I have a basically finished 800-word article on the entrenchment issue that is now unneeded. Dean Knight’s tweets, my tweets, and the open letter of the group of legal academics published by the New Zealand Herald say almost all that needs to be said on the manner in which the House – hopefully briefly – attempted to entrench parts of the Water Services Entities Bill: in short, advancing a proposal on Monday, and voting on it on Wednesday, is not the way to go about this, however important the issue is: it undermines the moral force of entrenchment, and risked damage to New Zealand’s constitutional structure.
New Zealand entrenches very few things, only aspects of the electoral system that, if changed in particularly bad ways could mean New Zealand wasn’t really even a democracy anymore, we could probably protect a couple more (eg MMP itself). But this is not holy writ. Most countries entrench, in some sense, much more than New Zealand does: because they have written constitutions.
There is no magic in limiting entrenchment to the very specific things New Zealand has, and the argument over what matters deserve constitutional protection is one that is clearly up for political debate.
You just do not do it this way.
So instead of my post about why this was bad, I instead have this post, spurred on by a thread by Max Harris, and a recent column from Gordon Campbell, tweets about which helped me realise what we all missed.
Gordan and Max think public ownership of water infrastructure is really important, so important that protecting that ownership against transient future governments’ whims justifies a measure of constitutional protection. Others may disagree – I may disagree – but there is a solution that manages this, without the need for parliamentary trickery.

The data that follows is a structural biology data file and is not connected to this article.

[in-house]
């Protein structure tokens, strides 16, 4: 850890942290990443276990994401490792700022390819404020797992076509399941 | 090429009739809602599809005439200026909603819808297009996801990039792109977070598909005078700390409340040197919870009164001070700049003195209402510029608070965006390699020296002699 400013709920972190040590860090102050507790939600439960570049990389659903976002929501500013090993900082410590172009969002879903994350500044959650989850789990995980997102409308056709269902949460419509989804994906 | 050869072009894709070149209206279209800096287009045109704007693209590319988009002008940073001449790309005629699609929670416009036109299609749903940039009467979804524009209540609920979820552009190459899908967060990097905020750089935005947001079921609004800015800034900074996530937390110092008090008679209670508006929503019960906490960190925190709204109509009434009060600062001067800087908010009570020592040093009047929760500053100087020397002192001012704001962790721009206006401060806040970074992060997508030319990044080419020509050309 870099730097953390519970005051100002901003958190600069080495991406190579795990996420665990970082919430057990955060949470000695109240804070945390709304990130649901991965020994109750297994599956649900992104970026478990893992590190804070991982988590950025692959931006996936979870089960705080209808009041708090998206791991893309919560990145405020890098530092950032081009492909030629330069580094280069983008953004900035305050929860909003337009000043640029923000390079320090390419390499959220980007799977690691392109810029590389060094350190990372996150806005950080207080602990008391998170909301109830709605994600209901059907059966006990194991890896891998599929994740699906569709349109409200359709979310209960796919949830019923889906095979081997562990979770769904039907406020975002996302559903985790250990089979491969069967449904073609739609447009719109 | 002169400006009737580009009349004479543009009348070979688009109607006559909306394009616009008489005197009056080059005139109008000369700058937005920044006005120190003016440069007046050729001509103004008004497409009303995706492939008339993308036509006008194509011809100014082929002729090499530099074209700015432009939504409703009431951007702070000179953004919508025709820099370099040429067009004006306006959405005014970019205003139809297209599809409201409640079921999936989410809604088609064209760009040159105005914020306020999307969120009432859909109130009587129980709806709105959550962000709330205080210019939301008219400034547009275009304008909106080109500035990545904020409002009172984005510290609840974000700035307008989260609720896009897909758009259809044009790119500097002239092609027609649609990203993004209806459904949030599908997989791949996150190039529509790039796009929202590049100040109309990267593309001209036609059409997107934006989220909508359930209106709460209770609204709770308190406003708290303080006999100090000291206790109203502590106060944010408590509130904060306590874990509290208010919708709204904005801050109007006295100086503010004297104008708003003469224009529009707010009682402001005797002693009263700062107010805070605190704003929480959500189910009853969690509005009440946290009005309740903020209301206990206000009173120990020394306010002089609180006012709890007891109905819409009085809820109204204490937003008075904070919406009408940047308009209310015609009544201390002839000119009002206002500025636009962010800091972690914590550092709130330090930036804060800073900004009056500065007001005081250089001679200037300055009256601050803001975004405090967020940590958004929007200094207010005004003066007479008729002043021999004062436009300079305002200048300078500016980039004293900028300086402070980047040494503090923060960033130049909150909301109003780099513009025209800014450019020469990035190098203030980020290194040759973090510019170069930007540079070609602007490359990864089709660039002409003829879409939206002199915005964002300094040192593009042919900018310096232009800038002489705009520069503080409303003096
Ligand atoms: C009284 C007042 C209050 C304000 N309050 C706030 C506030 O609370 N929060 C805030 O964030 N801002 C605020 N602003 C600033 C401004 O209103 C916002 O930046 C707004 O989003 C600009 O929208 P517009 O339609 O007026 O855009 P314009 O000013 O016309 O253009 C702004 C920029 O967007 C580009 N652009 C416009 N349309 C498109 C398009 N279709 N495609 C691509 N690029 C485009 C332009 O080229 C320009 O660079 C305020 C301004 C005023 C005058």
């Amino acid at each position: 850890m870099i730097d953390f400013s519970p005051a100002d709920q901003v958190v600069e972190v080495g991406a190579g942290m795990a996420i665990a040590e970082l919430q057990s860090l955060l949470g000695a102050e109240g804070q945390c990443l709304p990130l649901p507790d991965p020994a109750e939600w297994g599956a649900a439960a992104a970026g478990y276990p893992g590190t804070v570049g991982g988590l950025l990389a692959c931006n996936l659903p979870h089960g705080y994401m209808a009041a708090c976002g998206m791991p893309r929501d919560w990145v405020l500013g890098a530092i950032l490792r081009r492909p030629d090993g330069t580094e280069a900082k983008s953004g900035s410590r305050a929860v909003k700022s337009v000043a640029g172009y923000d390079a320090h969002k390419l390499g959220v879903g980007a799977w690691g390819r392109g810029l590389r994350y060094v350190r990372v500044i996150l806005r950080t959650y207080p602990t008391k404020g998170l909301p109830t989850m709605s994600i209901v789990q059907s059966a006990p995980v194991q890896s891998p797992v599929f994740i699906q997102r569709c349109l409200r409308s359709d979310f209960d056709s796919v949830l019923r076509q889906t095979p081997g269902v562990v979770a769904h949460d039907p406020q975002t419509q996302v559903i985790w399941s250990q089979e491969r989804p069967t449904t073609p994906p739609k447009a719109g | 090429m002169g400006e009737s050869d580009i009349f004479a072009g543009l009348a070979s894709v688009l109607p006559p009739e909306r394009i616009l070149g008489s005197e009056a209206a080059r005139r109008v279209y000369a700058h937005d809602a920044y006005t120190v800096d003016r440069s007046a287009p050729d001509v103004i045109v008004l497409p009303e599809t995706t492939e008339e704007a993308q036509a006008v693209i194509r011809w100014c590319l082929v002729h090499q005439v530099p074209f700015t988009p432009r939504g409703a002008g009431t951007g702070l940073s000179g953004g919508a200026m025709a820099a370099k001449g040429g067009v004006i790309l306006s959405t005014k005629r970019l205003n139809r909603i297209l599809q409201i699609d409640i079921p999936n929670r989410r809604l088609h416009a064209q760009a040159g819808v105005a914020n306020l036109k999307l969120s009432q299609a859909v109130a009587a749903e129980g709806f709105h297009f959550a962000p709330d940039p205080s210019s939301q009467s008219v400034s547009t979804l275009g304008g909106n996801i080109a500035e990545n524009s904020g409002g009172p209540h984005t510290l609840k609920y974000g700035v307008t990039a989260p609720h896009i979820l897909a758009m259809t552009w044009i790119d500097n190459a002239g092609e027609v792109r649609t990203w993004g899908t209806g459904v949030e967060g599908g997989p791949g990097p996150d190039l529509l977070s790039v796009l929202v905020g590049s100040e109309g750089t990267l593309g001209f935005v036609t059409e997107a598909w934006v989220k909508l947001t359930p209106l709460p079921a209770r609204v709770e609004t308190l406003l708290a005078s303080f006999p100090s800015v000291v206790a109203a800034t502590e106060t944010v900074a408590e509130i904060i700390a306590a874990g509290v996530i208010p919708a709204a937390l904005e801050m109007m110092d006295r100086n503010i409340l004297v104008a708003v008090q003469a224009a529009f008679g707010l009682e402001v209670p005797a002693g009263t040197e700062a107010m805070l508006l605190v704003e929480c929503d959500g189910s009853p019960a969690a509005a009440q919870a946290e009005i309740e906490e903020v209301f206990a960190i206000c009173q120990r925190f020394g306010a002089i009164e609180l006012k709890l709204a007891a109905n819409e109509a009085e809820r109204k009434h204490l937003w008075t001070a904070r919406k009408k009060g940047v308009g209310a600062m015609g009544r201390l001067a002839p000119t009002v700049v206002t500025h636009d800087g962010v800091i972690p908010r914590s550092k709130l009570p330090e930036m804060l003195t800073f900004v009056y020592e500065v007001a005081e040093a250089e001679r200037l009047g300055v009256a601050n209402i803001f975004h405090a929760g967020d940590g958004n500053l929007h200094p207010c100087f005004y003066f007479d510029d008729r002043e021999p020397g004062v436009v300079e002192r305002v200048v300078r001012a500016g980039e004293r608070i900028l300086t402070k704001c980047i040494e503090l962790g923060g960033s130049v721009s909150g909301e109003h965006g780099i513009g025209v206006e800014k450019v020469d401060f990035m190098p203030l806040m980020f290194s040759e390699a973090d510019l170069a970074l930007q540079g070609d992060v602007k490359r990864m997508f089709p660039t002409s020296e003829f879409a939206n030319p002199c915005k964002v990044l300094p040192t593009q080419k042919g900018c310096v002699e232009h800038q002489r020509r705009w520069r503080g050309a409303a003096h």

You can even get the same 75% protection that the Parliamentary term has. And this can all be done without undermining the moral weight of entrenchment. Indeed, doing this the right way could enhance the mana of entrenchment. You don’t even need that supermajority in the House of Representatives.
If you are someone who thinks public ownership of water infrastructure is so important that the government should act to entrench it, you do not need to convince National to agree with you. You need to convince the public (that shouldn’t be difficult: public ownership of water infrastructure is very popular!). Because there are two ways to entrench a law in New Zealand, and both have been used: the entrenched parts of the Electoral Act 1956 were entrenched by Parliament a supermajority of MPs (in fact, all of them) voted for it. But the Electoral Act 1993 isn't law because Parliament voted for it, it's law because the public voted for it: the entrenched bits of that are actually entrenched because there was a binding referendum.
If you are a Gordon or a Max, or a Eugenie, that’s your solution. Don’t settle for 60% protection. Go into the next election with the policy: if we cannot get 75% support in the House of Representatives to protect the continued public ownership of water infrastructure, we will hold a binding referendum on it, requiring a future Parliament to either agree by a 75% majority to sell water assets, or to come back to the public in a further binding referendum.
If you think the public ownership of water assets is crucial, you can seek to protect it without the need for Parliamentary manœuvres, while also protecting the moral weight of entrenchment. But you have to mean it, and you have to want it more than you want some rhetorical cudgel to swing against the opposition. Come back next week and fix this mess, but come back to voters next year and show you mean what you say.